McIntyre chronicles the best moments in copy editing

John McIntyre, the venerable former head of the Baltimore Sun’s copy desk and current night content production manager for the paper, has some stories to share about great moments in copy editing.

He decided to tell them now because copy desks are becoming a part of history due to “sharp-pencil corporate functionaries who do not believe in editing,” he wrote in a post on his Baltimore Sun blog. Wonder if any of those functionaries read his posts? No, probably not.

His latest offering recounts three “heroic moments of the craft” — a trio of stories about copy editors that highlights some of the best qualities of this breed of journalist. They are lovely, amusing tales. Read all three. Here’s one of them:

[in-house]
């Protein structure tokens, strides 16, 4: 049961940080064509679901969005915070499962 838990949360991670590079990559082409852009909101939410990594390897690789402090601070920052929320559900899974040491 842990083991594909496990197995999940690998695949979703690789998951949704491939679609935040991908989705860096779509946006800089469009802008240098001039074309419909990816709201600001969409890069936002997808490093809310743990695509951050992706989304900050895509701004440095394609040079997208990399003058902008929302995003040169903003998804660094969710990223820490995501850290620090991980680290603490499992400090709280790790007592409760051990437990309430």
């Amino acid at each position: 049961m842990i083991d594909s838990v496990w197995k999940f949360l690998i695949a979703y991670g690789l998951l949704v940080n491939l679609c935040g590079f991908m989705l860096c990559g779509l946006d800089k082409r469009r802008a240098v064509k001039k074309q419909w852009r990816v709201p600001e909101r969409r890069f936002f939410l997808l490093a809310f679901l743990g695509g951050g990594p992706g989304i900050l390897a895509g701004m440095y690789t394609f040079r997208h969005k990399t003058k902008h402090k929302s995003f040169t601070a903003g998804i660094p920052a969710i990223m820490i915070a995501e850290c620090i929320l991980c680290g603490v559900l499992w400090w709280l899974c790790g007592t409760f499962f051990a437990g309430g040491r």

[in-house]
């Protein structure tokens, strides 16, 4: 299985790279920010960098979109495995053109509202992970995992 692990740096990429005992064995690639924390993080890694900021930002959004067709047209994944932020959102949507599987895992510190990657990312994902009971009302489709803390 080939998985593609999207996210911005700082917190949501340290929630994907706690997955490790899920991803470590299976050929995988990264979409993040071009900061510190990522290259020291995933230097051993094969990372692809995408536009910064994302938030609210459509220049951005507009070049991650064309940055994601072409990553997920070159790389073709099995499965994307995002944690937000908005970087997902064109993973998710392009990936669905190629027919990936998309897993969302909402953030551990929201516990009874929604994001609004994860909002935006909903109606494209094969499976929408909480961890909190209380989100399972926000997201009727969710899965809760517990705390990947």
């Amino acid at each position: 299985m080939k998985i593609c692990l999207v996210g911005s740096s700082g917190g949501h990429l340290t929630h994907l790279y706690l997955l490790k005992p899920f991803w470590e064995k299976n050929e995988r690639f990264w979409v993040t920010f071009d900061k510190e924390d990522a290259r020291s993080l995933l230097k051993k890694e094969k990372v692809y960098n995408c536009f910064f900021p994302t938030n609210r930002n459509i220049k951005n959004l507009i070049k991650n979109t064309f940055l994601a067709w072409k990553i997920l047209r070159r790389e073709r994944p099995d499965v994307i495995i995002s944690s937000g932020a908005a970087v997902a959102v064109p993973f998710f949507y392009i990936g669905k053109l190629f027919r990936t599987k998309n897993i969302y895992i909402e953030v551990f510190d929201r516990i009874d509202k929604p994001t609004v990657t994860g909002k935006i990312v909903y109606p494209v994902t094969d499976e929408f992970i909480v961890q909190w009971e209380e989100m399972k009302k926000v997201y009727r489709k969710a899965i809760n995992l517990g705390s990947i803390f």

On an otherwise uneventful evening in May 1982, the copy desk at The Cincinnati Enquirer was at work on the first edition. Webb Matthews was following the wire services.

Webb was the sort of polymath who crops up on copy desks. He knew more about U.S. vice presidents (and had stronger opinions about them) than any man ought to. He was writing, in his free time, a verse drama in heroic couplets after the manner of Dryden.

As wire editor, Webb was monitoring the incoming news from the wire services to which The Enquirer subscribed, alerting editors on the news desk to updates and breaking news.

An announcement came from the Associated Press that Hugh Beaumont, who played Ward Cleaver for 235 episodes of Leave It to Beaver, had died. Webb sang out, his voice carrying through the newsroom:

“June, I’m dead!”

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